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Reviewed by the Faculty of Harvard Medical School

Gender Differences In Cardiac Care

By Alice Y. Chang, M.D. Brigham and Women's Hospital

Did you know that women are more likely to die after a heart attack than men are? Did you know that women also get fewer procedures than men to prevent recurrent heart attacks? Are these differences justified?

In some cases, studies of women and heart disease have shown that they do have different risk factors than men and should be treated differently. In other cases, however, there are differences in care that have no justification and can only be explained by inappropriate gender discrimination.

Recognize that heart disease, NOT breast cancer, is the leading killer of women in the United States. It is, therefore, important that you take steps to protect yourself against bias in medicine by being armed with information and the right questions to ask.

How Women Are Truly Different

It is important to recognize how women are different when it comes to heart disease so you can act on those differences.

  • Women having a heart attack wait longer to seek care at a hospital than do men. Women and their health-care providers tend to have a false sense of security about a woman's heart-attack risk. Add to this a difficulty in recognizing heart attack symptoms in women, since women do not always have the typical pain or pressure in the middle of the chest. The result is that it takes longer for women with heart attacks to get to the emergency room. This delay in treatment may explain why women have a higher risk of death after a heart attack.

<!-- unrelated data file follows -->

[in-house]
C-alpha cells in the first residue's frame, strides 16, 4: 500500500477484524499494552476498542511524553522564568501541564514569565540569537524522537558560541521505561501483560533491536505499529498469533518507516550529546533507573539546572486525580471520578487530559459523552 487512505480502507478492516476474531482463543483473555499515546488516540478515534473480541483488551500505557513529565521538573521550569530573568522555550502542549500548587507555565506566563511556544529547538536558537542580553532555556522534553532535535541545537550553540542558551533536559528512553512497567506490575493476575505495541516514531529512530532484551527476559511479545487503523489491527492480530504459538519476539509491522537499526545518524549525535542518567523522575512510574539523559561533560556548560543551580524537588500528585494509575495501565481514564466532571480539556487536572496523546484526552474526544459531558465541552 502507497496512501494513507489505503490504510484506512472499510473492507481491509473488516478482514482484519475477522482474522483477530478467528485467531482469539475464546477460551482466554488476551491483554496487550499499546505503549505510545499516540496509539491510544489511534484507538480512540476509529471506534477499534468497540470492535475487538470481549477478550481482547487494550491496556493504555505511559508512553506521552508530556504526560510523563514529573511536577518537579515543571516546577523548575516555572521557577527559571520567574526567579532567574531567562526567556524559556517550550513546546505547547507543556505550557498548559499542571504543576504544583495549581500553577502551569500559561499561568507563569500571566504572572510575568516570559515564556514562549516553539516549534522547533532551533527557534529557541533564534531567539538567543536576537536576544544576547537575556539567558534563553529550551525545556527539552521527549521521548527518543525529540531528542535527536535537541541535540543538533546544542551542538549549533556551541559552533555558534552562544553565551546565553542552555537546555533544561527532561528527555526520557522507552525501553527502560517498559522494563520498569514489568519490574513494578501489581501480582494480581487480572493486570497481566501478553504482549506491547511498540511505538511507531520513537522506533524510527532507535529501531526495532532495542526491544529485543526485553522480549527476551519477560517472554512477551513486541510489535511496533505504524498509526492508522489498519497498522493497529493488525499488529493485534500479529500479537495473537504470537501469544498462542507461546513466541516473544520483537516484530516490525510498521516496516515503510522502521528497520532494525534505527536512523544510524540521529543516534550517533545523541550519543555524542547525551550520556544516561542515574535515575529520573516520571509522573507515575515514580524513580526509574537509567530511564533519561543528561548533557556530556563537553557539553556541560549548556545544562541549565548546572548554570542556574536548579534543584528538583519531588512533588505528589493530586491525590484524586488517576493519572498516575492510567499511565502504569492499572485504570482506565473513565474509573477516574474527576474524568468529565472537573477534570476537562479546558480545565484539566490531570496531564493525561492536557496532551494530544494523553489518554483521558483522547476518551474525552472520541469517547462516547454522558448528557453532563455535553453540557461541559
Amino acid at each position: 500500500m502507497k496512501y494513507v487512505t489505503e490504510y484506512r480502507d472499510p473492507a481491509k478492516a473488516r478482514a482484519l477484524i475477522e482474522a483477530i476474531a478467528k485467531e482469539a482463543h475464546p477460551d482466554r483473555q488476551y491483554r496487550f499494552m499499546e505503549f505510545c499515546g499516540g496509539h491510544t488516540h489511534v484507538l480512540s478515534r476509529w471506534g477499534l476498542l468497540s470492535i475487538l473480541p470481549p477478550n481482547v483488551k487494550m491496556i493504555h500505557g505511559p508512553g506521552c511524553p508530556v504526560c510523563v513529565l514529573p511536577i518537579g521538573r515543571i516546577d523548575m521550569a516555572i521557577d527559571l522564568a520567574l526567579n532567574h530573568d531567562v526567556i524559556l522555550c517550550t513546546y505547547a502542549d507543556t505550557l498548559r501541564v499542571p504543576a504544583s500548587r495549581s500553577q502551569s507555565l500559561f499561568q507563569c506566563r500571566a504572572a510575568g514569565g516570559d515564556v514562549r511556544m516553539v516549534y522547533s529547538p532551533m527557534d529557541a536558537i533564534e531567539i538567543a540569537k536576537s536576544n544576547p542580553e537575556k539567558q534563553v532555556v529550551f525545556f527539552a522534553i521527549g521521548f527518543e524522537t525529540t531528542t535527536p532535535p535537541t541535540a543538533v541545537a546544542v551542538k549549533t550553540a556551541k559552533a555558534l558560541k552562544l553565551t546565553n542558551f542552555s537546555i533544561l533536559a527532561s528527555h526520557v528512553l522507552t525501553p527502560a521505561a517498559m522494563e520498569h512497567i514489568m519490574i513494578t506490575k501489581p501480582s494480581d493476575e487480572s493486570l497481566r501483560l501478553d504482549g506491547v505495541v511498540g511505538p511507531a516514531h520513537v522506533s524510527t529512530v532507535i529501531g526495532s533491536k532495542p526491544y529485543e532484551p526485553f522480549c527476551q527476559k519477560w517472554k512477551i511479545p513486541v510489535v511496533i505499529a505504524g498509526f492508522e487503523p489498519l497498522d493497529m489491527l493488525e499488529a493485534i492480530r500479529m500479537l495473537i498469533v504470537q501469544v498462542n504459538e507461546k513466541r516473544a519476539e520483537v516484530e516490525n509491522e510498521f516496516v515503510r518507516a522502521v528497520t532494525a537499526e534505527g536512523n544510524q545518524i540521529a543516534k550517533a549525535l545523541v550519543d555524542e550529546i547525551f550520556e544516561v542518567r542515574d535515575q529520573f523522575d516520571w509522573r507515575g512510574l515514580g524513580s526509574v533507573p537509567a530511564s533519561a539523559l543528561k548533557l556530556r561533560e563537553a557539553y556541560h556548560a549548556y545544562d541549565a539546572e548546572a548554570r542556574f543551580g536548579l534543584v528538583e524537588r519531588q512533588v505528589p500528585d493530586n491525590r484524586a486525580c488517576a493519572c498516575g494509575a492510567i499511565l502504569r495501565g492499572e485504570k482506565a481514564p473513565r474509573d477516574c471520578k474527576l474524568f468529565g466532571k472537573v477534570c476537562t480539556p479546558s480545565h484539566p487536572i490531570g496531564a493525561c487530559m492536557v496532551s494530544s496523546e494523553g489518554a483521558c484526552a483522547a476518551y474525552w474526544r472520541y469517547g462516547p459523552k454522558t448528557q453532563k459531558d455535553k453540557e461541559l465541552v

• Diabetes increases a womans risk of developing heart disease more than a mans. We don't understand why there is this difference, but women with diabetes need to modify this risk.
  • Obesity and a sedentary lifestyle are greater risk factors for women than for men. Women should see these risk factors as stronger warning signs of future heart disease than men.
  • An African-American woman has a much higher risk of heart disease than does a white woman. This racial difference also holds true for men, but the risk difference is greater in women, possibly because rates of diabetes and obesity are higher among African-American women.
  • For women, a level of HDL ("good cholesterol") below 35 is a stronger predictor of heart disease than a high level of LDL ("bad cholesterol"). Most people follow the success of cholesterol-lowering treatments by changes in LDL level. For women, it is important to pay attention to changes in the HDL level as well.
How To Overcome These Differences

You can protect yourself by increasing your awareness of your special risks of heart disease and modifying those risk factors under your control.

  • Learn how to recognize symptoms of heart disease and get to a hospital quickly for treatment. In addition to chest pain, women are more likely to have:
    • Left arm pain or discomfort
    • Pain going to the neck or jaw
    • Shortness of breath
    • Unexplained sweating
    • Upset stomach or nausea
    • Unexplained anxiety or fatigue
  • Take charge of your health by maintaining or lowering your weight and starting an exercise program. Even a little helps, and starting sooner than later is better. Brisk walking for as little as three hours a week has been shown to make a difference. If you have not been exercising at all, make sure you talk to your health-care provider before starting.
  • Ask about your HDL level when reviewing your cholesterol numbers. Exercise and certain medications specifically help to increase your HDL number.
How Women Are Treated Differently

In the following cases, differences in treatment are not always justified. Being aware of these differences, you can learn to advocate for yourself so that you get the most effective care.